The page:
First look: New Dublin hotel fully powered by underground river

What claims to be ‘Europe’s first sustainable hotel’ opens on Harcourt Street

Europe's "first sustainable hotel" opens in Dublin today. The Iveagh Garden on Harcourt Street will source all of its energy from an underground river, running 50 metres below the hotel. Large turbines will convert power from the river Swan to meet all of the hotel's energy requirements.

The Iveagh Garden is the first new hotel to open in the city this year and will relieve some of the pressure on rooms in the capital; its sister hotel, the Harcourt Hotel, has been running at 98 per cent occupancy. The new hotel cost €40 million between acquisition costs and subsequent renovation.

The ground-breaking energy system uses turbines which were installed by Eurotech Renewables, and Swedish company Ochsner Warmepumpen.

The McGill family, comprising Brian and Sally and their five children, aim to create the lowest possible carbon footprint for the hotel. The building they have converted was a 40 year old modern build behind a Georgian facade. The entire heating, plumbing, cooling and hot water systems were removed and replaced with the new natural energy system.

The Iveagh Garden is the latest property in the McGill portfolio which already includes the Harcourt Hotel, Harrington Hall and the Black Door cocktail and piano lounge on Harcourt Street. All five siblings and parents are involved in the business.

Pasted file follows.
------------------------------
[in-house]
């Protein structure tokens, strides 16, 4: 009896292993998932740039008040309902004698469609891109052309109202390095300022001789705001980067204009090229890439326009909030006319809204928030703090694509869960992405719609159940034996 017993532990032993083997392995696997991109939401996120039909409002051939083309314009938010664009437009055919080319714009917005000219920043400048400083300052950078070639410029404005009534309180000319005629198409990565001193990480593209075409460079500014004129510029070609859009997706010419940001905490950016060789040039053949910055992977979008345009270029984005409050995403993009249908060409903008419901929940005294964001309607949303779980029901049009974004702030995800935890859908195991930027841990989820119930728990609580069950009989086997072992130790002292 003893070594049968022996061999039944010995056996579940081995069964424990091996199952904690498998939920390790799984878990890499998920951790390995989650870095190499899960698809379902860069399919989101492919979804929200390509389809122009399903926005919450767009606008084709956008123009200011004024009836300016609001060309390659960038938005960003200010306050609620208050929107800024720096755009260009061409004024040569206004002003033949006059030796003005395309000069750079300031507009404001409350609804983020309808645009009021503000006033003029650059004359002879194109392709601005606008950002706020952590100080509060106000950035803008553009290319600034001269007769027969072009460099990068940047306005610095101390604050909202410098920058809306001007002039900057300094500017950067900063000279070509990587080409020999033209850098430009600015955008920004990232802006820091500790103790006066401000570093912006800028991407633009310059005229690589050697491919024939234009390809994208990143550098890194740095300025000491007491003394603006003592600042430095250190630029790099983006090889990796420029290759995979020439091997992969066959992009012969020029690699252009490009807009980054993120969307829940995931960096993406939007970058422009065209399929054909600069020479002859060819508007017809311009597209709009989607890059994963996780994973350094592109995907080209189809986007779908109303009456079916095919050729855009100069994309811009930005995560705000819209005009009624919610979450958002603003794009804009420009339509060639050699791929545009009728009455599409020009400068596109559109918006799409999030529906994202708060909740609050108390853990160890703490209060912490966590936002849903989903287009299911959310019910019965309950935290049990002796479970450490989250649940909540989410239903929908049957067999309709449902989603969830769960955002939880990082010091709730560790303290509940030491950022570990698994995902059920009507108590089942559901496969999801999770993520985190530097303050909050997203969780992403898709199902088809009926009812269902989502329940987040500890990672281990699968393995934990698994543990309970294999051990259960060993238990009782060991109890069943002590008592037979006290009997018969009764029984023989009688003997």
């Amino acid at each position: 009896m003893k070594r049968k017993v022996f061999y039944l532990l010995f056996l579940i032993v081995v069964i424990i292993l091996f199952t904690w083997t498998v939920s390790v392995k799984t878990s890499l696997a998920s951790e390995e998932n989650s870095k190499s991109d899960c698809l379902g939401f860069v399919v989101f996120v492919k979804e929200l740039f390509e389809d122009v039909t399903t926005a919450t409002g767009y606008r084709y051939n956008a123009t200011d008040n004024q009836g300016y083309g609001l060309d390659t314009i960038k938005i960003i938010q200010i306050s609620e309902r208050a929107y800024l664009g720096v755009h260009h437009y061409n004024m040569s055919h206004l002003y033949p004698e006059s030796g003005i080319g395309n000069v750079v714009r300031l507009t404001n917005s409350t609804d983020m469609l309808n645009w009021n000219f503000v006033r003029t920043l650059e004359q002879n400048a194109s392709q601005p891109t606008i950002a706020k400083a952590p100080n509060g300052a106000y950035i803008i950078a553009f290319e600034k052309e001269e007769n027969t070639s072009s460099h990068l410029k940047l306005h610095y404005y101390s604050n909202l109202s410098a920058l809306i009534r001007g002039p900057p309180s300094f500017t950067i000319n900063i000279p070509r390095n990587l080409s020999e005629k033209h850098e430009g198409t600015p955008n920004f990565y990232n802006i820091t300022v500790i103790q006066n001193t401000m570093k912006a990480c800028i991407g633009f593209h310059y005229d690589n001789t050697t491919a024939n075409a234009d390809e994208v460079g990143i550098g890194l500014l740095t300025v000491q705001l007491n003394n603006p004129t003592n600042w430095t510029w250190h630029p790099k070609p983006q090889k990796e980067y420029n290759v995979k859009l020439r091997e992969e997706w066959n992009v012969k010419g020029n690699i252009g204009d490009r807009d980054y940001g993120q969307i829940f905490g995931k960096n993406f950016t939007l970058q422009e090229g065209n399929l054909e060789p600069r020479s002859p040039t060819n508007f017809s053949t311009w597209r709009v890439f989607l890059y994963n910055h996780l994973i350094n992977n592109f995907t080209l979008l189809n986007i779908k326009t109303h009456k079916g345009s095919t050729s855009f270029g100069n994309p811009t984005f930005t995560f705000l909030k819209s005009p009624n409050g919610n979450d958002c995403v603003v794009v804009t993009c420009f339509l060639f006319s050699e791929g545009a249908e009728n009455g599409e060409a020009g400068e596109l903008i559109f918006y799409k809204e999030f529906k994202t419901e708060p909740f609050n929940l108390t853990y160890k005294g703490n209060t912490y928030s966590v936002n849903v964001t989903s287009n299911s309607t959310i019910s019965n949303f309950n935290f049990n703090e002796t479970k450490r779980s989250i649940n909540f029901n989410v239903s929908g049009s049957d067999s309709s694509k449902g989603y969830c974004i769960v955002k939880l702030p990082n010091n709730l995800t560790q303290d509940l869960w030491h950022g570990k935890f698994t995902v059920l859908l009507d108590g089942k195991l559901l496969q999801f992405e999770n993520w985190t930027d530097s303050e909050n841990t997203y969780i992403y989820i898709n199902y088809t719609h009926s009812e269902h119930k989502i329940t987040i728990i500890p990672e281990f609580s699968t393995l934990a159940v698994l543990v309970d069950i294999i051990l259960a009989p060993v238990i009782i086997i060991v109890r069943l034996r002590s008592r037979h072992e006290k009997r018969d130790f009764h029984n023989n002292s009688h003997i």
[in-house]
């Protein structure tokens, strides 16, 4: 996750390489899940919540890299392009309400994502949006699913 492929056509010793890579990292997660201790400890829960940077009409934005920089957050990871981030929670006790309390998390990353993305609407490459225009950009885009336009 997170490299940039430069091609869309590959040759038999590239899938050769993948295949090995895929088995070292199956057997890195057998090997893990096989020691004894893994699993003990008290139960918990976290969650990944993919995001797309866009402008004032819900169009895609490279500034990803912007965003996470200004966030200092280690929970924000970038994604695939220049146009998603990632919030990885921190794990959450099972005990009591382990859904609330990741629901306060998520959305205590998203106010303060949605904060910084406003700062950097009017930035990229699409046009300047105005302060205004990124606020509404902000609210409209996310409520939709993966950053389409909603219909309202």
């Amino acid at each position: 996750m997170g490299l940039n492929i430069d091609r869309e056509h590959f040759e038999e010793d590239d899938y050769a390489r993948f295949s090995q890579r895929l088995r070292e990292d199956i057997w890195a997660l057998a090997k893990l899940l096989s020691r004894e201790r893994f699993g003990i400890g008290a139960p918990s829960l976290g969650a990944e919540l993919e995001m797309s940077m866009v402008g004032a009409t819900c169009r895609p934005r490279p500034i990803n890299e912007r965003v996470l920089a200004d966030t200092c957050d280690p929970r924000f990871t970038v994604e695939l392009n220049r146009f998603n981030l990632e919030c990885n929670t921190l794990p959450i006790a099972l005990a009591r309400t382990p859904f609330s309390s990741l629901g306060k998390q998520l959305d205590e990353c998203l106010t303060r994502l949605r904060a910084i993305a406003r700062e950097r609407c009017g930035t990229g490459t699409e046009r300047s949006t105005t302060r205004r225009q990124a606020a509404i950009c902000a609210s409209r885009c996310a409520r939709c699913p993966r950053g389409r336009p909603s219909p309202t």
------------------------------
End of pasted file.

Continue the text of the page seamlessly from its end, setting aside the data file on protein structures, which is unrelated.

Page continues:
The Iveagh Garden, a four-star hotel, opens as with 150 bedrooms, extending to 161 rooms next year. Overnight room-only rates will be in the region of €279- €299 in high season and from €159 to €229 in low season. Breakfast will cost extra.

Rates will be available from and, though the hotel will endeavour to market through their own systems as much as possible, as commissions from and expedia can be as much as 18 per cent.

Guests staying in rooms at the side and back of the property will have great views of the Iveagh Gardens. Harcourt Street is an extremely busy street, but guests staying in the front of the hotel, where rooms form part of the Georgian facade, will be separated from the trams and partygoers by new triple-glazed windows.

The hotel is contemporary modern in style, with a selection of rich wallpapers, touches of brass, gleaming mirrors, stylish tiled floors and lots of Navan-manufactured furniture. Where possible, most of the furniture, fixture, bespoke carpets and fittings have been sourced in Ireland.

The hotel will employ 130 people from the start and Darren O’Brien, who has worked in the Shelbourne and Chapter One, has been appointed as head chef. The hotel’s restaurant will be bistro-style and will focus on quality Irish produce. There will an outdoor terrace overlooking the gardens.

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